Enhancing Nurse Home Visiting to Address Vulnerabilities and Prevent Maltreatment

Arguably one of the most costly, prevalent and serious threats to child well-being is abuse and neglect (Fang, Brown, Florence & Mercy, 2012). Unfortunately, our understanding of how to impact this outcome with nurse home visiting is limited. While many home visiting models name child maltreatment prevention as a goal, success in this area has been mixed (Reynolds, Mathieson, & Topitzes, 2009; Le Croy & Whitaker, 2005; Duggan, et al., 2000). Even the Nurse Family Partnership model has been found not to have an impact on child maltreatment reports prior to age five (Zielinski, Eckenrode & Olds, 2009). This innovative field-university partnership will address important gaps in knowledge by conducting a study of an enhanced program to prevent maltreatment building on a well-established, large nurse home visiting program (Nurses for Newborns; NFN).

This study follows feasibility work to conduct a randomized effectiveness trial of an evidence-based intervention (Problem Solving Therapy, PST) to address maternal depression and stress (risk factors for maltreatment). But because PST does not specifically target parenting, a second phase includes a randomized pilot of engaging mothers completing PST into a group format evidence-based parenting program (Incredible Years, IY) offered by a trained team collaborating on this project. Finally, while the trial and pilot are conducted in a metropolitan region, the feasibility of expanding this effort into rural areas served by NFN will also be explored. This project tests the theory that one reason for the disappointing impact of nurse home visitation on maltreatment in prior research may be the lack of intentional focus on maternal risks like depression and stress and the lack of focus on building parenting competence outside the domain of infant health.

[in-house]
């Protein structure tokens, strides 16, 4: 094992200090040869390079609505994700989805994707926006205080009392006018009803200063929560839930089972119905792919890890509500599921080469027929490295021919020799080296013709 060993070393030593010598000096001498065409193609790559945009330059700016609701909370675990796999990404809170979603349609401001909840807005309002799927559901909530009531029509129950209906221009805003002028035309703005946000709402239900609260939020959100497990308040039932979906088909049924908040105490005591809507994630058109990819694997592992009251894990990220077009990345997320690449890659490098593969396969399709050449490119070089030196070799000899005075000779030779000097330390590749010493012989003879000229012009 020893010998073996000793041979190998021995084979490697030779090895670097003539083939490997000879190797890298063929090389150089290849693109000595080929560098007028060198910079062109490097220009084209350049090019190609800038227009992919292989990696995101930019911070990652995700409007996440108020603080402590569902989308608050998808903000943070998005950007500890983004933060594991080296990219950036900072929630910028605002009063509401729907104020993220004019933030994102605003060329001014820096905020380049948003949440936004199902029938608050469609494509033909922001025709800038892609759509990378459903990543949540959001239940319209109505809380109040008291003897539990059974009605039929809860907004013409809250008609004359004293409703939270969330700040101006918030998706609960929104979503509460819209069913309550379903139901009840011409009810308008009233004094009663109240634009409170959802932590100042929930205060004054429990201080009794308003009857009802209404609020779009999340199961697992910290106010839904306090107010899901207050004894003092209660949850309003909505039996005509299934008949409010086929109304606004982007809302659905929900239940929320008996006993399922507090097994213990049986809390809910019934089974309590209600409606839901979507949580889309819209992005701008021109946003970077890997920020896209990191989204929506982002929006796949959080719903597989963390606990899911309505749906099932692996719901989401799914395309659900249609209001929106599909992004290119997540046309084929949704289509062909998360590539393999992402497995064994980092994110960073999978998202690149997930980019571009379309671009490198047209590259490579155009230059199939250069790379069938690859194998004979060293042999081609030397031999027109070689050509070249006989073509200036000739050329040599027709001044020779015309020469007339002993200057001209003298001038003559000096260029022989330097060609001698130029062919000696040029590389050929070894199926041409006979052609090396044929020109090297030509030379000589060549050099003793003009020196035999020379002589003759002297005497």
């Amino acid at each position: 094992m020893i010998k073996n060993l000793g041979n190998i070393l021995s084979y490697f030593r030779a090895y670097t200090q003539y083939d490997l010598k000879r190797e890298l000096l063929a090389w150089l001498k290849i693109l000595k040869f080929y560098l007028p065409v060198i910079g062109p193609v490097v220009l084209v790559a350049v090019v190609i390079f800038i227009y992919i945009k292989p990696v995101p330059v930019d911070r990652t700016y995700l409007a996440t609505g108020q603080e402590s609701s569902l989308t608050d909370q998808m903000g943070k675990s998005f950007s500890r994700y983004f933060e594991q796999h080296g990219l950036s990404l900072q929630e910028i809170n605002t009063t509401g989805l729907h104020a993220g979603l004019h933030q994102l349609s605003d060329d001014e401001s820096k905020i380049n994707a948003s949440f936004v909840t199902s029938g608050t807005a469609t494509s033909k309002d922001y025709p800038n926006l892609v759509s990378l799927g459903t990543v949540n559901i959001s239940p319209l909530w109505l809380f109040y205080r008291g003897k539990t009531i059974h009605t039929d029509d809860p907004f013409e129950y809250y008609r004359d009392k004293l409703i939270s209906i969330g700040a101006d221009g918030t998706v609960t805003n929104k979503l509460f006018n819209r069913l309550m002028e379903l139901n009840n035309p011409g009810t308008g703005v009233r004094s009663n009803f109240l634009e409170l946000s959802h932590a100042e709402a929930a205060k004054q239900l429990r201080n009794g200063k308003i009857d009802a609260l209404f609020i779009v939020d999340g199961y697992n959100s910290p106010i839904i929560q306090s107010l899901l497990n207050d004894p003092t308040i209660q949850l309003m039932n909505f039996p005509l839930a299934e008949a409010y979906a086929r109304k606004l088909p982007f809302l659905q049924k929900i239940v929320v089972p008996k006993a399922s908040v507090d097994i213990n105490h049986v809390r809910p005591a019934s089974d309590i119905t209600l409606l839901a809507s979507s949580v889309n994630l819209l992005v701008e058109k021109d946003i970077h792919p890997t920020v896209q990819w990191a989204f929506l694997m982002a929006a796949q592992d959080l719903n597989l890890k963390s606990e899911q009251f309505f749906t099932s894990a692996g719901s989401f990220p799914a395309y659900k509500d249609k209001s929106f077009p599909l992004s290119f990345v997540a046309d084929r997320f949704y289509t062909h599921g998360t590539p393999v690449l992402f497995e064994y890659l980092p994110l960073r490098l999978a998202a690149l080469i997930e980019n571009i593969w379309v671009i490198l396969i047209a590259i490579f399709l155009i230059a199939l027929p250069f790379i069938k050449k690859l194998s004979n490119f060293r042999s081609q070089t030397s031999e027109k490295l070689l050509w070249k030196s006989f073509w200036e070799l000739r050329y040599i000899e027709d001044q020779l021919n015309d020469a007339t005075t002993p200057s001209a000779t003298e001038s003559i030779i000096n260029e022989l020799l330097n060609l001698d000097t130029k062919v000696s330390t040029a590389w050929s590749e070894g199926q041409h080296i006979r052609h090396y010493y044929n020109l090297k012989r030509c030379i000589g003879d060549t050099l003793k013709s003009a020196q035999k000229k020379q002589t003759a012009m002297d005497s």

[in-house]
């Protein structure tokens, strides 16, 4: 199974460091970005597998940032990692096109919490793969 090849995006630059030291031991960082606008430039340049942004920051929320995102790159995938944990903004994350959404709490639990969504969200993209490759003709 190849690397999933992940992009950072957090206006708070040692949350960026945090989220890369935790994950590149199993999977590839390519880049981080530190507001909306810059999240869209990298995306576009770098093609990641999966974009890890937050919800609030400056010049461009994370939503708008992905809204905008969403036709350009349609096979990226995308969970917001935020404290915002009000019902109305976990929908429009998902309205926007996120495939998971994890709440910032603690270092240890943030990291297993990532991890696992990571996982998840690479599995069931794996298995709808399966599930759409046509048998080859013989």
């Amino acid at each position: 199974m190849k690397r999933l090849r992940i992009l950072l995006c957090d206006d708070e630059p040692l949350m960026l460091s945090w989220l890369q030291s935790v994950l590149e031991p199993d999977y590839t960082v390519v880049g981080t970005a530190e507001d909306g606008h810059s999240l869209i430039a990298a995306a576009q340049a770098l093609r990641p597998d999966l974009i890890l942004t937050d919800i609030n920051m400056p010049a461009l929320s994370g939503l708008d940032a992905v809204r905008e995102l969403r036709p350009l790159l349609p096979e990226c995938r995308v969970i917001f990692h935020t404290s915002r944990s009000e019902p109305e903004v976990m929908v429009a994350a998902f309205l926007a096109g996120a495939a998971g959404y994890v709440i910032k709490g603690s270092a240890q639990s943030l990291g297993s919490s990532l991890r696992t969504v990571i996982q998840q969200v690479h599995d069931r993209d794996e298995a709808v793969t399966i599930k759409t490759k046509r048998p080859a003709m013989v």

Melissa Jonson-Reid, PhD

John Constantino, MD
Eric Speigel, MD
Patricia Kohl, PhD

Health Resources and Services Administration

Nurses for Newborns

September 2012 – September 2015